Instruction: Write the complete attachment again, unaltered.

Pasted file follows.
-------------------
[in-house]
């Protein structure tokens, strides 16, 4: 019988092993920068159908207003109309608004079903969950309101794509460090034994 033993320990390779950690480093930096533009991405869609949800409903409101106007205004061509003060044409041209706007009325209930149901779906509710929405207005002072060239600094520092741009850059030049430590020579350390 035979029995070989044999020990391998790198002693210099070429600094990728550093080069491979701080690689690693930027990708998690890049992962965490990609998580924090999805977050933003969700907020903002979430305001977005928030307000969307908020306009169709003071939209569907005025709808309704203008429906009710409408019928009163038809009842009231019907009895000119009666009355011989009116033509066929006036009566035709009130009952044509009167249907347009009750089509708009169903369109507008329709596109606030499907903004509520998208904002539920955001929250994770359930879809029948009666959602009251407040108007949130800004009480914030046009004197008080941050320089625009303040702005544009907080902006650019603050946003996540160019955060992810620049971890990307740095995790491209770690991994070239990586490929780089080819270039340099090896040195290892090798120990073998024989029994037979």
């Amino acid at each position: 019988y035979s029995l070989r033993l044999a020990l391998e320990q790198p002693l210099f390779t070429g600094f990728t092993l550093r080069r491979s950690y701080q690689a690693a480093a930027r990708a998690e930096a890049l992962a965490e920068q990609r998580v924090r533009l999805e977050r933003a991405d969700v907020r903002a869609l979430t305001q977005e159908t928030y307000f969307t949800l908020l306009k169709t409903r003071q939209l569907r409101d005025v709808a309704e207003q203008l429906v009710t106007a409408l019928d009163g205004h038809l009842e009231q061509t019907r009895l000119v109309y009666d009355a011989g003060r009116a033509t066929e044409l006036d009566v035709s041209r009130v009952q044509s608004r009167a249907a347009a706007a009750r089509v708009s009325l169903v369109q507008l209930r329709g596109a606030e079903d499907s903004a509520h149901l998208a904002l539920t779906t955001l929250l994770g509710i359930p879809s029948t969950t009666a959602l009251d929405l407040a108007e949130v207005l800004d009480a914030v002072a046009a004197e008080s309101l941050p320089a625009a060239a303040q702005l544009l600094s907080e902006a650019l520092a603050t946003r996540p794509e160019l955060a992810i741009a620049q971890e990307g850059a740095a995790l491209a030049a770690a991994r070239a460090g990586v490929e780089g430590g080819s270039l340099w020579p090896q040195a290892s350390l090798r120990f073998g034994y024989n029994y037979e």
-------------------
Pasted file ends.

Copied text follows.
[in-house]
């Protein structure tokens, strides 16, 4: 019988092993920068159908207003109309608004079903969950309101794509460090034994 033993320990390779950690480093930096533009991405869609949800409903409101106007205004061509003060044409041209706007009325209930149901779906509710929405207005002072060239600094520092741009850059030049430590020579350390 035979029995070989044999020990391998790198002693210099070429600094990728550093080069491979701080690689690693930027990708998690890049992962965490990609998580924090999805977050933003969700907020903002979430305001977005928030307000969307908020306009169709003071939209569907005025709808309704203008429906009710409408019928009163038809009842009231019907009895000119009666009355011989009116033509066929006036009566035709009130009952044509009167249907347009009750089509708009169903369109507008329709596109606030499907903004509520998208904002539920955001929250994770359930879809029948009666959602009251407040108007949130800004009480914030046009004197008080941050320089625009303040702005544009907080902006650019603050946003996540160019955060992810620049971890990307740095995790491209770690991994070239990586490929780089080819270039340099090896040195290892090798120990073998024989029994037979």
């Amino acid at each position: 019988y035979s029995l070989r033993l044999a020990l391998e320990q790198p002693l210099f390779t070429g600094f990728t092993l550093r080069r491979s950690y701080q690689a690693a480093a930027r990708a998690e930096a890049l992962a965490e920068q990609r998580v924090r533009l999805e977050r933003a991405d969700v907020r903002a869609l979430t305001q977005e159908t928030y307000f969307t949800l908020l306009k169709t409903r003071q939209l569907r409101d005025v709808a309704e207003q203008l429906v009710t106007a409408l019928d009163g205004h038809l009842e009231q061509t019907r009895l000119v109309y009666d009355a011989g003060r009116a033509t066929e044409l006036d009566v035709s041209r009130v009952q044509s608004r009167a249907a347009a706007a009750r089509v708009s009325l169903v369109q507008l209930r329709g596109a606030e079903d499907s903004a509520h149901l998208a904002l539920t779906t955001l929250l994770g509710i359930p879809s029948t969950t009666a959602l009251d929405l407040a108007e949130v207005l800004d009480a914030v002072a046009a004197e008080s309101l941050p320089a625009a060239a303040q702005l544009l600094s907080e902006a650019l520092a603050t946003r996540p794509e160019l955060a992810i741009a620049q971890e990307g850059a740095a995790l491209a030049a770690a991994r070239a460090g990586v490929e780089g430590g080819s270039l340099w020579p090896q040195a290892s350390l090798r120990f073998g034994y024989n029994y037979e």